Argentina took full control of another railway commuter line following the latest crash last week that left over a hundred people injured at the same Once station where in a similar accident 18 months ago 52 were killed and dozens suffered serious injuries.
The Sarmiento line will now be operated by state authorities and new security measures including breathlyser and psychophysical exams implemented by the Air Force will be enforced announced on Wednesday Transport Minister Florencio Randazzo.
Randazzo revealed that on the day of the recent Once crash, the private unit in charge of physicals had “only carried out the breathalyser tests, without doing the rest of them, which were eventually re-implemented a day after the crash”.
According to the Minister, union representatives explained this oversight “invoking an agreement between the company and the workers”. In that sense, Randazzo urged the employees “to help us. We are on your side, and we stand before an historic opportunity”.
Finally, Randazzo spoke to the families of the wounded ones saying that “we understand your pain, which we know is unexplainable”.
The Sarmiento line will come under state control from Thursday and is the latest in a spate of nationalizations in the Argentine national and regional train network.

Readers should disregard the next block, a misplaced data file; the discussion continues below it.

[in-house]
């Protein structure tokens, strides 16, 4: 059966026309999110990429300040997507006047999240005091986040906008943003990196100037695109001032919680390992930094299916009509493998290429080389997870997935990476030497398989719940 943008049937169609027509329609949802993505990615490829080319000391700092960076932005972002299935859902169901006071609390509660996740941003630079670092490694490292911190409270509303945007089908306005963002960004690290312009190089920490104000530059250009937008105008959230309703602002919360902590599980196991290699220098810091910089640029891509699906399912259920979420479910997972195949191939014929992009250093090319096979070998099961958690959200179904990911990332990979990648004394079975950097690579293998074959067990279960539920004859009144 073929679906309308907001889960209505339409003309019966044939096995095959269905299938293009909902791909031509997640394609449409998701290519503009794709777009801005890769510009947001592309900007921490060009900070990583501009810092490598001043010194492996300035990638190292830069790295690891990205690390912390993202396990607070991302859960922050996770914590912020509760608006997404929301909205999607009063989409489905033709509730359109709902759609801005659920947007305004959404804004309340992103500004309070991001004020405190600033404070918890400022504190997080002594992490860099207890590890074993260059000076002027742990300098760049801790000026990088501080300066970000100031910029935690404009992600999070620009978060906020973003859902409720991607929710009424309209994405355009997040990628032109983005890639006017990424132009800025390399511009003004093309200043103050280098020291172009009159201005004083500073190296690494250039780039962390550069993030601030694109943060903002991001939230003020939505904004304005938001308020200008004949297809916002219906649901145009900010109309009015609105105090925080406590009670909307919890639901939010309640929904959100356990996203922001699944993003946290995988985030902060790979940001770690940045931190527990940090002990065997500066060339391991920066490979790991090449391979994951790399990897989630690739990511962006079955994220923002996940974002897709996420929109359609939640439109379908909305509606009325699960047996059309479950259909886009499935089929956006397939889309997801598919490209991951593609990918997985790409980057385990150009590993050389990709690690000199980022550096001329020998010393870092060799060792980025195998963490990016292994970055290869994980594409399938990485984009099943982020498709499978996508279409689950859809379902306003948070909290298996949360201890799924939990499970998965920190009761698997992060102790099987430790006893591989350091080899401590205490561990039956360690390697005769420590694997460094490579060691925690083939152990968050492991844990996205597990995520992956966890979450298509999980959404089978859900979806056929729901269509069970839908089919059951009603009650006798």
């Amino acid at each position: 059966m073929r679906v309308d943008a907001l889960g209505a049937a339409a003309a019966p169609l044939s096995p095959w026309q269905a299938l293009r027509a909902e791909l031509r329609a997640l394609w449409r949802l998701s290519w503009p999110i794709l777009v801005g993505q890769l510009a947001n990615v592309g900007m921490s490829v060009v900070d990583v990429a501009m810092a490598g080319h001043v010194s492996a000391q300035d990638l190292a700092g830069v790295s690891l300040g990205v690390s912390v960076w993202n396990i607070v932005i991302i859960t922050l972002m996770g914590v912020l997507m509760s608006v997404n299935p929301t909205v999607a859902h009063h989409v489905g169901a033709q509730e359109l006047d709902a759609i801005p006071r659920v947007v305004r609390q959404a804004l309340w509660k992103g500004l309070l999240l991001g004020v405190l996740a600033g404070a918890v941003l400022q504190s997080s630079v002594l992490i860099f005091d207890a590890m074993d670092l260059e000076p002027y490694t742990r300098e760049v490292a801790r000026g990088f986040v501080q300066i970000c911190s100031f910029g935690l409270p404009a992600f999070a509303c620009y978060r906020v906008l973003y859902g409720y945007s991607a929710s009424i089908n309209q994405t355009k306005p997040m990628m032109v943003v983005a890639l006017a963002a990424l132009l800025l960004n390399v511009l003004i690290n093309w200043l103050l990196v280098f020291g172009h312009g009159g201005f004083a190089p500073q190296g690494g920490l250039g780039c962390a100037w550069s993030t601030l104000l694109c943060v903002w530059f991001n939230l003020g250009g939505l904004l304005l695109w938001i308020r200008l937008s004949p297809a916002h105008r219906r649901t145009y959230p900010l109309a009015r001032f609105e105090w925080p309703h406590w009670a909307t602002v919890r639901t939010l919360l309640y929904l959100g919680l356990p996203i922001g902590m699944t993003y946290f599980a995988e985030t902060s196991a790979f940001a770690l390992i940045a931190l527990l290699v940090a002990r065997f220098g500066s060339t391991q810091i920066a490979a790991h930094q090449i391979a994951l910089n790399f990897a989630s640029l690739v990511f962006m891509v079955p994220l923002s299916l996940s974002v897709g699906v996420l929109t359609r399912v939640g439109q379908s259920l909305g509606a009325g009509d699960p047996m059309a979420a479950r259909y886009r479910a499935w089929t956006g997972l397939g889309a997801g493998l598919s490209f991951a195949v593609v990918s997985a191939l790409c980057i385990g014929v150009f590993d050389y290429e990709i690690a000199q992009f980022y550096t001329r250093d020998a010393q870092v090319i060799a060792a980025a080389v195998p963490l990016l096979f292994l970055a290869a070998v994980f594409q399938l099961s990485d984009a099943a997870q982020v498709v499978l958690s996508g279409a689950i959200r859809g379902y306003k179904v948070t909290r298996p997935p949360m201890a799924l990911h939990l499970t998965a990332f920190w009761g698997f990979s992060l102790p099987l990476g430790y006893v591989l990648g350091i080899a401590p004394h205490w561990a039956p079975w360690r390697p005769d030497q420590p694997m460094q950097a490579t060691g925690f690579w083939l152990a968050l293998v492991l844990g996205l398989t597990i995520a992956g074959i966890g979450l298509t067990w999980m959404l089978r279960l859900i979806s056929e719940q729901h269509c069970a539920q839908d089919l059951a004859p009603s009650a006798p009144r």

Last Saturday the Sarmiento commuter train slammed into the bumper at the end of the line at the same Once station in Buenos Aires where 52 people were killed in a similar crash last year.
On this occasion a mob quickly formed, unleashing its fury at the train operators. Officers intervened and the driver was soon hospitalized under police custody. Police in riot gear then took control of the Once station after the angry crowd broke glass and threw stones in the street outside.
Firefighters, police and medical personnel evacuated the wrecked train, but many passengers didn't wait, kicking out windows to escape cars whose doors were stuck.
In a further controversy apparently the disc from the security camera that recorded the accident was spoilt because of the impact
The Sarmiento line is the busiest commuter rail line serving Argentina's capital and is usually packed with passengers. The February 2012 crash killed 52 people and injured hundreds as the following cars crumpled. Saturday's accident caused less damage to other cars in the formation and happened shortly after 7 a.m. on a weekend morning, so the toll was not as severe.
Randazzo revealed that he had not informed President Cristina Fernandez of the accident or the decision to take over the line, because 'she is under strict medical orders to remain absent from all news and I know the president has the same line of thinking in this issue.
The president was not notified. I made the decision to take over tthe line and I assume full responsibility, with all the risks involved. If it works out wrongly, I will have to step down and leave government” said Randazzo.